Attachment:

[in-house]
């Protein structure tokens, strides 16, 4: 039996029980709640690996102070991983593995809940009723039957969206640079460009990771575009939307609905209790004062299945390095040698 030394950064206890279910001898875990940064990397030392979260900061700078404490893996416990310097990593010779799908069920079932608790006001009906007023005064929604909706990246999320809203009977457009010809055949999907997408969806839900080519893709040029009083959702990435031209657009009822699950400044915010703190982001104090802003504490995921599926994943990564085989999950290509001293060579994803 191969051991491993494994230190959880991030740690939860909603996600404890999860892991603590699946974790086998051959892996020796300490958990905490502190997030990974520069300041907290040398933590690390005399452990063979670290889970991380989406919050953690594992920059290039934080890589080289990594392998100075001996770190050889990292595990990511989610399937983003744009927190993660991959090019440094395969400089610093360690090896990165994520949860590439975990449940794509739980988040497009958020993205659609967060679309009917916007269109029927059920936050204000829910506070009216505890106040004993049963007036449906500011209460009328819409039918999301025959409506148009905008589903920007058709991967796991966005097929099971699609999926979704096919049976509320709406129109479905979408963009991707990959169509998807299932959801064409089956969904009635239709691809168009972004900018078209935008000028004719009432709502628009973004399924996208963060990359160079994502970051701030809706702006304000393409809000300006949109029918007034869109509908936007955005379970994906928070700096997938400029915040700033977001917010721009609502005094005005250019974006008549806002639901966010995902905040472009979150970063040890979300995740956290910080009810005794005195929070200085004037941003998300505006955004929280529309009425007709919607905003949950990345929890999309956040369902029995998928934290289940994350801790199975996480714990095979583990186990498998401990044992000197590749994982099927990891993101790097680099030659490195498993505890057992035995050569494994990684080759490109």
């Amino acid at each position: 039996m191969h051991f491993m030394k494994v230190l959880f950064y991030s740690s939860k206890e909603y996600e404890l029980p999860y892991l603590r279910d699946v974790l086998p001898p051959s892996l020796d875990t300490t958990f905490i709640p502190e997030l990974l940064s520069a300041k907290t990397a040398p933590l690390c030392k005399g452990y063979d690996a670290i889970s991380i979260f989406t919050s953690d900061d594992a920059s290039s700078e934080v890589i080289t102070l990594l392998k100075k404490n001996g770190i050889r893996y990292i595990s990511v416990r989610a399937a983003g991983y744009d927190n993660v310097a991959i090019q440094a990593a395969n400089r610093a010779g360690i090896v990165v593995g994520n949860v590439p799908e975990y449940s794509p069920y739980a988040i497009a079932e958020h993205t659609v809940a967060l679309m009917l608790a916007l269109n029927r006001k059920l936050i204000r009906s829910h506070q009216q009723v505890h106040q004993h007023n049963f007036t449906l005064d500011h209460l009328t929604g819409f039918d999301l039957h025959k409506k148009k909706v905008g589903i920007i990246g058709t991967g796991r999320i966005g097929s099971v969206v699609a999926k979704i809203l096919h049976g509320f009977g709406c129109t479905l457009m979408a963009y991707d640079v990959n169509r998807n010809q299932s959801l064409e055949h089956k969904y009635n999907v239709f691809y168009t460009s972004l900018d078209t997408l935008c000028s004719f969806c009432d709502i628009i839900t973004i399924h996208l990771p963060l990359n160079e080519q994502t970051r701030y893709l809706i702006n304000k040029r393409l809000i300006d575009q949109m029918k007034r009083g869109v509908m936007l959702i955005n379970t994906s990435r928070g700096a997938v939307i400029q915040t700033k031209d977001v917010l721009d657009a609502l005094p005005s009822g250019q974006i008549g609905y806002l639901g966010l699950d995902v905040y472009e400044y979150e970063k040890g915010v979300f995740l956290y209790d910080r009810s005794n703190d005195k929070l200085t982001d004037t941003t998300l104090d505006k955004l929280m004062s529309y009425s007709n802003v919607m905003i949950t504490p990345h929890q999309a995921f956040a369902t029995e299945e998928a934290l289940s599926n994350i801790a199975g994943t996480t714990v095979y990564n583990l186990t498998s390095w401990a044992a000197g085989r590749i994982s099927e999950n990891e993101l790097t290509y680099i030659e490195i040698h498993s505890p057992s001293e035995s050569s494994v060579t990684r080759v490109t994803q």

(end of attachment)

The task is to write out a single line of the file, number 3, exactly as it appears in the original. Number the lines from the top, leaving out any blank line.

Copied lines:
């Amino acid at each position: 039996m191969h051991f491993m030394k494994v230190l959880f950064y991030s740690s939860k206890e909603y996600e404890l029980p999860y892991l603590r279910d699946v974790l086998p001898p051959s892996l020796d875990t300490t958990f905490i709640p502190e997030l990974l940064s520069a300041k907290t990397a040398p933590l690390c030392k005399g452990y063979d690996a670290i889970s991380i979260f989406t919050s953690d900061d594992a920059s290039s700078e934080v890589i080289t102070l990594l392998k100075k404490n001996g770190i050889r893996y990292i595990s990511v416990r989610a399937a983003g991983y744009d927190n993660v310097a991959i090019q440094a990593a395969n400089r610093a010779g360690i090896v990165v593995g994520n949860v590439p799908e975990y449940s794509p069920y739980a988040i497009a079932e958020h993205t659609v809940a967060l679309m009917l608790a916007l269109n029927r006001k059920l936050i204000r009906s829910h506070q009216q009723v505890h106040q004993h007023n049963f007036t449906l005064d500011h209460l009328t929604g819409f039918d999301l039957h025959k409506k148009k909706v905008g589903i920007i990246g058709t991967g796991r999320i966005g097929s099971v969206v699609a999926k979704i809203l096919h049976g509320f009977g709406c129109t479905l457009m979408a963009y991707d640079v990959n169509r998807n010809q299932s959801l064409e055949h089956k969904y009635n999907v239709f691809y168009t460009s972004l900018d078209t997408l935008c000028s004719f969806c009432d709502i628009i839900t973004i399924h996208l990771p963060l990359n160079e080519q994502t970051r701030y893709l809706i702006n304000k040029r393409l809000i300006d575009q949109m029918k007034r009083g869109v509908m936007l959702i955005n379970t994906s990435r928070g700096a997938v939307i400029q915040t700033k031209d977001v917010l721009d657009a609502l005094p005005s009822g250019q974006i008549g609905y806002l639901g966010l699950d995902v905040y472009e400044y979150e970063k040890g915010v979300f995740l956290y209790d910080r009810s005794n703190d005195k929070l200085t982001d004037t941003t998300l104090d505006k955004l929280m004062s529309y009425s007709n802003v919607m905003i949950t504490p990345h929890q999309a995921f956040a369902t029995e299945e998928a934290l289940s599926n994350i801790a199975g994943t996480t714990v095979y990564n583990l186990t498998s390095w401990a044992a000197g085989r590749i994982s099927e999950n990891e993101l790097t290509y680099i030659e490195i040698h498993s505890p057992s001293e035995s050569s494994v060579t990684r080759v490109t994803q």